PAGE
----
When you are ready to proceed to Mediation, we will register your request and assist you provide the information you need to send to the other party. You can upload those documents on-line and we will arrange to email all the material you want to send to them and any other interested parties, like the lawyers.

Video-conferencing facilities are provided at no additional cost, for the conduct of pre-mediation meetings or even the conduct of the mediation, if the parties agree.

Our administration staff will personally contact you and the other party to discuss the nature of your dispute, the mediator skills required and the timing of the mediation.

We will prepare the completed mediation agreement for signature as an electronic document and send it to you along with information sheets about the mediation process.

Get a Mediator to assist you

Once a party lodges a Notice outlining their concerns with the other party, it immediately triggers the legislated dispute process.

If the complaint is not resolved at the end of the 3-week period allowed for negotiation, either party can request a mediator be apponted to facilitate the discussion and resolution.

The mediator is an independent and accredited professional facilitator (usually a practising lawyer with franchising experience). The mediator will usually set the matter down for mediation to be conducted in the State or Territory in which the franchised business is based.

Once the mediator sets the date and time for the mediation, the other party:

The mediation process is both privileged and confidential. This allows the parties to talk frankly and openly with each other and with their lawyers present (if required). With the mediator’s assistance, the parties aim to design an outcome to resolve the problem as discussed and defined by the parties.

Multiple Franchisees in dispute with a Franchisor

We have assisted many franchisees from the same franchise system resolve their conflict with their petroleum franchisor. You can avoid the legal wars and explore the opportunities available.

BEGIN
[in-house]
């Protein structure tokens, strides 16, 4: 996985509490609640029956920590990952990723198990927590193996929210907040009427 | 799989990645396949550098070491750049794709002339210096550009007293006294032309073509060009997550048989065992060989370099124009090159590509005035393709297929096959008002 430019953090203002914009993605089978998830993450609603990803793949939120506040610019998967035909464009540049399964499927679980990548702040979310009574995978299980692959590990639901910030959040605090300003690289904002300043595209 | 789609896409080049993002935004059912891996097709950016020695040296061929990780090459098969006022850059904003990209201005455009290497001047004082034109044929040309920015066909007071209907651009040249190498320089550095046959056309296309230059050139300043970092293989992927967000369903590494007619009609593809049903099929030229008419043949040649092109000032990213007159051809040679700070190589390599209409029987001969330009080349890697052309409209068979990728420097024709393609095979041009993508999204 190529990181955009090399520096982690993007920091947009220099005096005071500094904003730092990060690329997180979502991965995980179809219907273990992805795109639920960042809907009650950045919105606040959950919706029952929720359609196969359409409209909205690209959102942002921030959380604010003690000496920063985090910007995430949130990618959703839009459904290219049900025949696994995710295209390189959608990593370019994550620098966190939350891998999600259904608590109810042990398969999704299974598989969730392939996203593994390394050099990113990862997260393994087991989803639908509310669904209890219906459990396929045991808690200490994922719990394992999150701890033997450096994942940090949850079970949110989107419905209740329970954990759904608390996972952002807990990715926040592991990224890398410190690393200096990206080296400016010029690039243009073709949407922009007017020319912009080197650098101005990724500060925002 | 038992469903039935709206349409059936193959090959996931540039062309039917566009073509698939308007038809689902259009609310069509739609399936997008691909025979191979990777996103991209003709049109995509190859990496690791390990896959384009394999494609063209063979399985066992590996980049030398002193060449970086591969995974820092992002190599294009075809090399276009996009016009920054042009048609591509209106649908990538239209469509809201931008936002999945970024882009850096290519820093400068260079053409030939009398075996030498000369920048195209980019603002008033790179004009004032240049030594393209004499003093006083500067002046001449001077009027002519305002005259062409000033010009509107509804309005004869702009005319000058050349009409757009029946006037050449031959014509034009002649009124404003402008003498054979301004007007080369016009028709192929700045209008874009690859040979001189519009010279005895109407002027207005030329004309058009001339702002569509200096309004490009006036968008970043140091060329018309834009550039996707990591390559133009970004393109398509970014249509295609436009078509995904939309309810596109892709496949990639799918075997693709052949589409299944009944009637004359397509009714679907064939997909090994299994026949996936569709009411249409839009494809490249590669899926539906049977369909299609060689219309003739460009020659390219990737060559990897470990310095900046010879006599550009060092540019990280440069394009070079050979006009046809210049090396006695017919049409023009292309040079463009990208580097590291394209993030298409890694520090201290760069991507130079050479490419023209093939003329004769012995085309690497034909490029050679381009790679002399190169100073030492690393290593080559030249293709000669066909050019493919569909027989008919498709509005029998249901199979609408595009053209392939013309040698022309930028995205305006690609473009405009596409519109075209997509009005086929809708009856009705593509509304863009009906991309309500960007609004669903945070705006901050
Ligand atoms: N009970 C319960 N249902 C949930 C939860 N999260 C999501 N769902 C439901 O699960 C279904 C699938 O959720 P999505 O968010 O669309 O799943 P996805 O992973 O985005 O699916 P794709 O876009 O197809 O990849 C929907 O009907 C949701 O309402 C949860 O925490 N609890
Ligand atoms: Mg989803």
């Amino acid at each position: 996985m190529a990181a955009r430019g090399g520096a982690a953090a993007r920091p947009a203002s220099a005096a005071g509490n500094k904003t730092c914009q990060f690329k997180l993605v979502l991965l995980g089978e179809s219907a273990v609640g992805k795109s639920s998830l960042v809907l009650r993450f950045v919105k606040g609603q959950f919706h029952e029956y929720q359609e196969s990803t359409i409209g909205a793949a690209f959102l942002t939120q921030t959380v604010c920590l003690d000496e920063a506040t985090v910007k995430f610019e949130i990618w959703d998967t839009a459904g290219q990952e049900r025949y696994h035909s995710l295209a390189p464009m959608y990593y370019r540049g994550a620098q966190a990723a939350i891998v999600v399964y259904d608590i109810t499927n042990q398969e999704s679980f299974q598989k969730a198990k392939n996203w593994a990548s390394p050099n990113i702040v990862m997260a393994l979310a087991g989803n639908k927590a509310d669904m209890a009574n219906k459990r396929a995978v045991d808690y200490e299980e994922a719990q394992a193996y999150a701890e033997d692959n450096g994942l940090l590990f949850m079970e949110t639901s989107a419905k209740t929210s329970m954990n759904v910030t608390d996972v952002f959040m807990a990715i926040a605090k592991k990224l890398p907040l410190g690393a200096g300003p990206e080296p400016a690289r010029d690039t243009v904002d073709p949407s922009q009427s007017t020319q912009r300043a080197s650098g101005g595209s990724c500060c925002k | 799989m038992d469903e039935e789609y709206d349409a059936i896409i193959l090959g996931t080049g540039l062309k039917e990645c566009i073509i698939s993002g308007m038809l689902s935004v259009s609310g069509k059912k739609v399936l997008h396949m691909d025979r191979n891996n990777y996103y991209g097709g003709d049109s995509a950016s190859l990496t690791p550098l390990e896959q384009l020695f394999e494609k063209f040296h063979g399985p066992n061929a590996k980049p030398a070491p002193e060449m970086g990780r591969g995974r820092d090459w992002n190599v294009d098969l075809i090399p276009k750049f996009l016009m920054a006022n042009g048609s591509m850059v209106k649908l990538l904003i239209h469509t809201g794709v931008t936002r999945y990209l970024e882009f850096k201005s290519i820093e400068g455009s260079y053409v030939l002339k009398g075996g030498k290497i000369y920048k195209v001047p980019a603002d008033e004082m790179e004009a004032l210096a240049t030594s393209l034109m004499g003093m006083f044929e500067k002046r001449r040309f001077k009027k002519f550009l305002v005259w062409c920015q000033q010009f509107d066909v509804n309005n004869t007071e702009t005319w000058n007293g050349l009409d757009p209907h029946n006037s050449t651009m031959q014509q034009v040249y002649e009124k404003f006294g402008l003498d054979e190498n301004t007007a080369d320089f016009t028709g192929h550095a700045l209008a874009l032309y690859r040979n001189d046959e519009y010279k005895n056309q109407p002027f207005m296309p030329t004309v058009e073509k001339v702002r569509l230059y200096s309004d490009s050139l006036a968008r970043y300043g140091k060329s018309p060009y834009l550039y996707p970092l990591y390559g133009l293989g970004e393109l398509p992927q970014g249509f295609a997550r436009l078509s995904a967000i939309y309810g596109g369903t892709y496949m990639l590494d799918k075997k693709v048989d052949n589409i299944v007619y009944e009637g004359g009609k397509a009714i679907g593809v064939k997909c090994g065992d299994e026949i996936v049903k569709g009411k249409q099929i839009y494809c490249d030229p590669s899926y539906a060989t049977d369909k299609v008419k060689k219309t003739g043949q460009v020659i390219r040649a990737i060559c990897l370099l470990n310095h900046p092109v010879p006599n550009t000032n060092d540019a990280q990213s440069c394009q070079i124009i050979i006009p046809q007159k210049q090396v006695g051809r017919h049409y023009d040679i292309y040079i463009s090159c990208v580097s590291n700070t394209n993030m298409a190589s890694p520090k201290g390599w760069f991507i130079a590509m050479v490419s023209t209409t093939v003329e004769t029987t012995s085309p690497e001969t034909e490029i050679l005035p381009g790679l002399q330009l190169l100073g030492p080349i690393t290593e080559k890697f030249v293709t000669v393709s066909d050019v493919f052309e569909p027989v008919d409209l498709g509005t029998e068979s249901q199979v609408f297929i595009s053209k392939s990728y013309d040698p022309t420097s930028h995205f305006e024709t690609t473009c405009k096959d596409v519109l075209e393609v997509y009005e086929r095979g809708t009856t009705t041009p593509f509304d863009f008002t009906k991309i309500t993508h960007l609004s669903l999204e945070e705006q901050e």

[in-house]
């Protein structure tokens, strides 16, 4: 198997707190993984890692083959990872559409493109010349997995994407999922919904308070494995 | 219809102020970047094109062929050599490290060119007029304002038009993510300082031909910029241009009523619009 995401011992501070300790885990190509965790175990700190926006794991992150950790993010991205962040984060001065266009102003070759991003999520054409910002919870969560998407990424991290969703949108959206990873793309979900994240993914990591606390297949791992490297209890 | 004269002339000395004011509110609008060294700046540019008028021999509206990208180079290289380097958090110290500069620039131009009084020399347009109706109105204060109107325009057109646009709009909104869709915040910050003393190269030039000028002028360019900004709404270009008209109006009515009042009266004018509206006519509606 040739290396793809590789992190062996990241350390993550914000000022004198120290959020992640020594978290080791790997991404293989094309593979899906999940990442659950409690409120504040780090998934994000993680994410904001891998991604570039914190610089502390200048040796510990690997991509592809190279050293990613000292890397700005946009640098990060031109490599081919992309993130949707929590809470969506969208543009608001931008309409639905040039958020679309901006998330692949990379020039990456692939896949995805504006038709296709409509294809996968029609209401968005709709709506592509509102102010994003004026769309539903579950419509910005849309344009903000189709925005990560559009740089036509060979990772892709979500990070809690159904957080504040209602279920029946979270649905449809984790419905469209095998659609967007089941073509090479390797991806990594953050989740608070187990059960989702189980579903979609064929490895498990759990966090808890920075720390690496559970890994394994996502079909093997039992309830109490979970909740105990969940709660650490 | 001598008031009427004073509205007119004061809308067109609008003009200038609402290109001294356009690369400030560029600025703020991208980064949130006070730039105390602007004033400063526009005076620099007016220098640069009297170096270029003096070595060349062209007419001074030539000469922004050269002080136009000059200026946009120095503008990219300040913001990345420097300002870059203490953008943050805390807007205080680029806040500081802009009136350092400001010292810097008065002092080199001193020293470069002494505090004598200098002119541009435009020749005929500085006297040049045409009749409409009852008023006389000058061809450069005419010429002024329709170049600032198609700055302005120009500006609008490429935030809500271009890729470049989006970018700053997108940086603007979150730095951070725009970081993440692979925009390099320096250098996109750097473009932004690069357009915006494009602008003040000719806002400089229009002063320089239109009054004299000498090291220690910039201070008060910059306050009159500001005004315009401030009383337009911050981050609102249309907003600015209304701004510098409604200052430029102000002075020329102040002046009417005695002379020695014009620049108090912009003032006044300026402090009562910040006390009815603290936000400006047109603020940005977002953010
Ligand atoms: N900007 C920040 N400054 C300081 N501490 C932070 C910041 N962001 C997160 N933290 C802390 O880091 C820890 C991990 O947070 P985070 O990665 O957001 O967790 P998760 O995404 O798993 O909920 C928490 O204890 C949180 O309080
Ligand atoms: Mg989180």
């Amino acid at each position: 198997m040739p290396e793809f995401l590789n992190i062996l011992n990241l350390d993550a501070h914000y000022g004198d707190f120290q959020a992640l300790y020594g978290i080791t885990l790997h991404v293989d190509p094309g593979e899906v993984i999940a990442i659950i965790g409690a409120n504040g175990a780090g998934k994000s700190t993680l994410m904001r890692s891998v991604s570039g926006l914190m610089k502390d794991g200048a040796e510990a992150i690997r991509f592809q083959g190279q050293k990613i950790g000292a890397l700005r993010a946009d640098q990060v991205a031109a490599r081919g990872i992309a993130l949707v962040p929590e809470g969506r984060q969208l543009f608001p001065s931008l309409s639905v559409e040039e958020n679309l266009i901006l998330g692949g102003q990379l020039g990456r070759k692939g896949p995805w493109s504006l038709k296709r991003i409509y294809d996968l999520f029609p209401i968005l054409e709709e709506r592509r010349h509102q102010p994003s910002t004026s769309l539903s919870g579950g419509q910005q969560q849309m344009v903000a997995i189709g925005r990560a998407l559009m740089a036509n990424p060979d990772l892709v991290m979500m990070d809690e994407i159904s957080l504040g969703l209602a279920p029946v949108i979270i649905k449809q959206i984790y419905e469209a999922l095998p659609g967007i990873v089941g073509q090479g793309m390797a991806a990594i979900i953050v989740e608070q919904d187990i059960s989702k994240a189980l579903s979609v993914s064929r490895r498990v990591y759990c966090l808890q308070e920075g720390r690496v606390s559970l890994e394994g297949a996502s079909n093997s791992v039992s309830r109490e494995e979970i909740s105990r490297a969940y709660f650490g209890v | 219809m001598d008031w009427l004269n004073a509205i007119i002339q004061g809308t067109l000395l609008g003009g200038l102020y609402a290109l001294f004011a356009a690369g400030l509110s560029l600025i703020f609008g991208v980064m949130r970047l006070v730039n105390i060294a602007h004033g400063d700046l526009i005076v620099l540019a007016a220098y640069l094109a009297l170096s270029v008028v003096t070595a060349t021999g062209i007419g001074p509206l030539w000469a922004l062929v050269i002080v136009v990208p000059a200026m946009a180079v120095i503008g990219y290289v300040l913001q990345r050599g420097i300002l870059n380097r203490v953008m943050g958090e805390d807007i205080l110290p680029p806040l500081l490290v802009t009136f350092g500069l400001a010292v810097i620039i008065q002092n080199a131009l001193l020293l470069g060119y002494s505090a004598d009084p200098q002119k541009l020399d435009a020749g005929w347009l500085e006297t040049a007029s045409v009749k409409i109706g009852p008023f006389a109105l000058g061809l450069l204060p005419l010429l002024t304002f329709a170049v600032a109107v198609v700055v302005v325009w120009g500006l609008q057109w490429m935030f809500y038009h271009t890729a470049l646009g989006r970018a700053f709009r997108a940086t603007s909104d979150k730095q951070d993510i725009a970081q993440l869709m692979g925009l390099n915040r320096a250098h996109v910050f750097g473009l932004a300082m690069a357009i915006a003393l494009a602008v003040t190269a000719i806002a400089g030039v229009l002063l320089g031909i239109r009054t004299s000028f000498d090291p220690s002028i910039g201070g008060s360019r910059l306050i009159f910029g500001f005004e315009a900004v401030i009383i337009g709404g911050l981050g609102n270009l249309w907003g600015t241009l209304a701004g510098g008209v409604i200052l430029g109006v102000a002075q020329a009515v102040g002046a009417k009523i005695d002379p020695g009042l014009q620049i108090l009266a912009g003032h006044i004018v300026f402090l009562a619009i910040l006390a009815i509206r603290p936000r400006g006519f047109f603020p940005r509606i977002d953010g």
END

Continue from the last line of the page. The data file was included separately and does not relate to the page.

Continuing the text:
Whilst the Code of Conducts does not currently mandate multi-party mediations, many franchisors welcome and orderly process of negotiation and mediation that can assist all parties to explore the options and arrive at a joint resolution.

Whe are able to work with your group to help engage and influence the franchise relationship.

The recent Commonwealth Senate Joint Committee Inquiry into the franchising industry has recommended that a mediator or arbitrator be empowered to undertake multi-franchisee resolutions when disputes relating to similar issues arise.

We have the skills and experience to assist franchisees and franchisors explore this new avenue for resolution.

Dispute not resolved, what next?

The Oil Code does not provide a mechanism for the mediator to make a determination about the merits of each party’s case. If after 30 days from the mediation starting, there is no resolution, either party can ask the mediator to terminate the mediation.

When a dispute was not resolved by mediation, it used to mean there was no other option for a franchisee, but to “give-up”, take what was offered or initiate expensive and lengthy litigation in the court system. The recent Franchising Inquiry conducted by the Australian Senate, recommended that the dispute resolution scheme under the Franchising Code of Conduct remain mandatory and be enhanced to include the option of binding arbitration.

Where an arbitration is conducted the arbitrator has the capacity to award remedies, compensation, interest and costs.

If the mediation is unsuccessful, we can assist you and your franchise partner with the legal adjudication of your dispute by appointing an expert evaluator or arbitrator to make a determination.

Contact the OilCode Dispute Resolution Adviser

The Oil Code of Conduct specifically requires the appointment of a Dispute Resolution Adviser. The Oil Code Dispute Resolution Adviser is a person appointed by the Minister.

The Oil Code Dispute Resolution Adviser plays an important role in the resolution of disputes under the Oil Code of Conduct as the Adviser can designate a mediator for the dispute where the parties cannot agree.

Where the parties disagree about to whom they should refer the matter, the parties must notify the Dispute Resolution Adviser that they cannot agree.

The Oil Code provides that the Dispute Resolution Adviser must appoint a person to provide mediation or other assistance within 7 days after the dispute resolution adviser has been notified that the parties cannot agree.

Although the Franchising Code of Conduct specifically requires the appointment of a Mediation Adviser, the details of who is the current Adviser and how to contact the Adviser, is not publicly available.

You can click the link below to be sent the Mediation Adviser contact information if you need to request the Adviser’s assistance with the appointment of a mediator.